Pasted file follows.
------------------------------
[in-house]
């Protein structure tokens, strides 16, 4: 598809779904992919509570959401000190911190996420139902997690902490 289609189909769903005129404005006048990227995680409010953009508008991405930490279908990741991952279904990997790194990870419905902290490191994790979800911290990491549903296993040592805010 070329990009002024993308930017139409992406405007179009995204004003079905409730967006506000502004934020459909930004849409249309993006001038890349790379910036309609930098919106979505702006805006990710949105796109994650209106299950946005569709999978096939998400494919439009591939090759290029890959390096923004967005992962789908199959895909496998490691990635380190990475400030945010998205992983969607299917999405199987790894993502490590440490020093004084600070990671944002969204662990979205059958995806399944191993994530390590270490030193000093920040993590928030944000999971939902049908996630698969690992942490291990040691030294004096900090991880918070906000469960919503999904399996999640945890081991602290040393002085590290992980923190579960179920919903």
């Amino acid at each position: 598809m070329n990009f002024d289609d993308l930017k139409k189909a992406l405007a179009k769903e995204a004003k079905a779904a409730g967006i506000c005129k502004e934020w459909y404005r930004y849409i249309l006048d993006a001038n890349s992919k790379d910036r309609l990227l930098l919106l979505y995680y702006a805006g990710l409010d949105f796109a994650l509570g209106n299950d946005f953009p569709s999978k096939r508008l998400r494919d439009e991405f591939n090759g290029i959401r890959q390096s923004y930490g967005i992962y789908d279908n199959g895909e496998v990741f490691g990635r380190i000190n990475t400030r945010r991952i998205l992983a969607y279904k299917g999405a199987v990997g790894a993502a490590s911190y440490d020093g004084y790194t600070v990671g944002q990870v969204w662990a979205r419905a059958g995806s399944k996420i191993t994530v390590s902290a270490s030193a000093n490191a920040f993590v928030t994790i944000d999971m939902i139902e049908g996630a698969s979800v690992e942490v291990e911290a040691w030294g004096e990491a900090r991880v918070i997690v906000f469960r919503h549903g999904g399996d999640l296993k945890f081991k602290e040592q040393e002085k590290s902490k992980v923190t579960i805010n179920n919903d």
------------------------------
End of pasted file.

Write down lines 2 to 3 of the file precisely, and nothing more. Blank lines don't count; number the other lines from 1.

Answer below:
């Protein structure tokens, strides 16, 4: 598809779904992919509570959401000190911190996420139902997690902490 289609189909769903005129404005006048990227995680409010953009508008991405930490279908990741991952279904990997790194990870419905902290490191994790979800911290990491549903296993040592805010 070329990009002024993308930017139409992406405007179009995204004003079905409730967006506000502004934020459909930004849409249309993006001038890349790379910036309609930098919106979505702006805006990710949105796109994650209106299950946005569709999978096939998400494919439009591939090759290029890959390096923004967005992962789908199959895909496998490691990635380190990475400030945010998205992983969607299917999405199987790894993502490590440490020093004084600070990671944002969204662990979205059958995806399944191993994530390590270490030193000093920040993590928030944000999971939902049908996630698969690992942490291990040691030294004096900090991880918070906000469960919503999904399996999640945890081991602290040393002085590290992980923190579960179920919903």
């Amino acid at each position: 598809m070329n990009f002024d289609d993308l930017k139409k189909a992406l405007a179009k769903e995204a004003k079905a779904a409730g967006i506000c005129k502004e934020w459909y404005r930004y849409i249309l006048d993006a001038n890349s992919k790379d910036r309609l990227l930098l919106l979505y995680y702006a805006g990710l409010d949105f796109a994650l509570g209106n299950d946005f953009p569709s999978k096939r508008l998400r494919d439009e991405f591939n090759g290029i959401r890959q390096s923004y930490g967005i992962y789908d279908n199959g895909e496998v990741f490691g990635r380190i000190n990475t400030r945010r991952i998205l992983a969607y279904k299917g999405a199987v990997g790894a993502a490590s911190y440490d020093g004084y790194t600070v990671g944002q990870v969204w662990a979205r419905a059958g995806s399944k996420i191993t994530v390590s902290a270490s030193a000093n490191a920040f993590v928030t994790i944000d999971m939902i139902e049908g996630a698969s979800v690992e942490v291990e911290a040691w030294g004096e990491a900090r991880v918070i997690v906000f469960r919503h549903g999904g399996d999640l296993k945890f081991k602290e040592q040393e002085k590290s902490k992980v923190t579960i805010n179920n919903d």